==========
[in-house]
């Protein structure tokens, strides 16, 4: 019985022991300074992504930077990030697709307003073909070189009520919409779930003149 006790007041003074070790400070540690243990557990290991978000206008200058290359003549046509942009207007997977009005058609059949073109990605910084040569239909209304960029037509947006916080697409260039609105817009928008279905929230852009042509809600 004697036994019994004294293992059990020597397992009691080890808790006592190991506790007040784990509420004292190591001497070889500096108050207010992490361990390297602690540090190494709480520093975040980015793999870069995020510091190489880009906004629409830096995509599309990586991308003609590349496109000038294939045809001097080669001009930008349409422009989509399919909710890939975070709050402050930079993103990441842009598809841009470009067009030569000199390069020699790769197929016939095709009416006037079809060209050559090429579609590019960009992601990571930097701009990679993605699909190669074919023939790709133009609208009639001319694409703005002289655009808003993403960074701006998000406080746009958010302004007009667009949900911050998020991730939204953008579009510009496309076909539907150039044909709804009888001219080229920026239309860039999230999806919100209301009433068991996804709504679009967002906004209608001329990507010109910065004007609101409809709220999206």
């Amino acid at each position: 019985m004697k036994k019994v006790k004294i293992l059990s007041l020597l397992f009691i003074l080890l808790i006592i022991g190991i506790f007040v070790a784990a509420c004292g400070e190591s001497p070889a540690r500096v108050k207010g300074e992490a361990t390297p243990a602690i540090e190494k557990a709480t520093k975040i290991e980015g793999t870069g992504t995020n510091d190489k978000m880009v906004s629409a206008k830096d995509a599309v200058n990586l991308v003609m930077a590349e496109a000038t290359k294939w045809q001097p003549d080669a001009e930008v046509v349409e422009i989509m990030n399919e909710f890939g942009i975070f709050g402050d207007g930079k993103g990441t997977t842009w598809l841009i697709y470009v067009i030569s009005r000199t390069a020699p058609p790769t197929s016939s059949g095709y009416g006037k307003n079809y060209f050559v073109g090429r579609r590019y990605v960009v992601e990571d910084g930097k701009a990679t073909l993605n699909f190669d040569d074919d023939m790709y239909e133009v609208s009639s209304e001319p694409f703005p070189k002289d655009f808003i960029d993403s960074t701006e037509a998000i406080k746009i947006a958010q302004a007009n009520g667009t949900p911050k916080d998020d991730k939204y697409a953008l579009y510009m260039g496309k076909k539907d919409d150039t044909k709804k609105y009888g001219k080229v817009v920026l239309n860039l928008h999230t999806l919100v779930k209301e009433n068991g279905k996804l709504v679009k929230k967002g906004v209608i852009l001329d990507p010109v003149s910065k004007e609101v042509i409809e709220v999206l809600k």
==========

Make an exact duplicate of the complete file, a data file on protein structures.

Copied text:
[in-house]
């Protein structure tokens, strides 16, 4: 019985022991300074992504930077990030697709307003073909070189009520919409779930003149 006790007041003074070790400070540690243990557990290991978000206008200058290359003549046509942009207007997977009005058609059949073109990605910084040569239909209304960029037509947006916080697409260039609105817009928008279905929230852009042509809600 004697036994019994004294293992059990020597397992009691080890808790006592190991506790007040784990509420004292190591001497070889500096108050207010992490361990390297602690540090190494709480520093975040980015793999870069995020510091190489880009906004629409830096995509599309990586991308003609590349496109000038294939045809001097080669001009930008349409422009989509399919909710890939975070709050402050930079993103990441842009598809841009470009067009030569000199390069020699790769197929016939095709009416006037079809060209050559090429579609590019960009992601990571930097701009990679993605699909190669074919023939790709133009609208009639001319694409703005002289655009808003993403960074701006998000406080746009958010302004007009667009949900911050998020991730939204953008579009510009496309076909539907150039044909709804009888001219080229920026239309860039999230999806919100209301009433068991996804709504679009967002906004209608001329990507010109910065004007609101409809709220999206």
């Amino acid at each position: 019985m004697k036994k019994v006790k004294i293992l059990s007041l020597l397992f009691i003074l080890l808790i006592i022991g190991i506790f007040v070790a784990a509420c004292g400070e190591s001497p070889a540690r500096v108050k207010g300074e992490a361990t390297p243990a602690i540090e190494k557990a709480t520093k975040i290991e980015g793999t870069g992504t995020n510091d190489k978000m880009v906004s629409a206008k830096d995509a599309v200058n990586l991308v003609m930077a590349e496109a000038t290359k294939w045809q001097p003549d080669a001009e930008v046509v349409e422009i989509m990030n399919e909710f890939g942009i975070f709050g402050d207007g930079k993103g990441t997977t842009w598809l841009i697709y470009v067009i030569s009005r000199t390069a020699p058609p790769t197929s016939s059949g095709y009416g006037k307003n079809y060209f050559v073109g090429r579609r590019y990605v960009v992601e990571d910084g930097k701009a990679t073909l993605n699909f190669d040569d074919d023939m790709y239909e133009v609208s009639s209304e001319p694409f703005p070189k002289d655009f808003i960029d993403s960074t701006e037509a998000i406080k746009i947006a958010q302004a007009n009520g667009t949900p911050k916080d998020d991730k939204y697409a953008l579009y510009m260039g496309k076909k539907d919409d150039t044909k709804k609105y009888g001219k080229v817009v920026l239309n860039l928008h999230t999806l919100v779930k209301e009433n068991g279905k996804l709504v679009k929230k967002g906004v209608i852009l001329d990507p010109v003149s910065k004007e609101v042509i409809e709220v999206l809600k």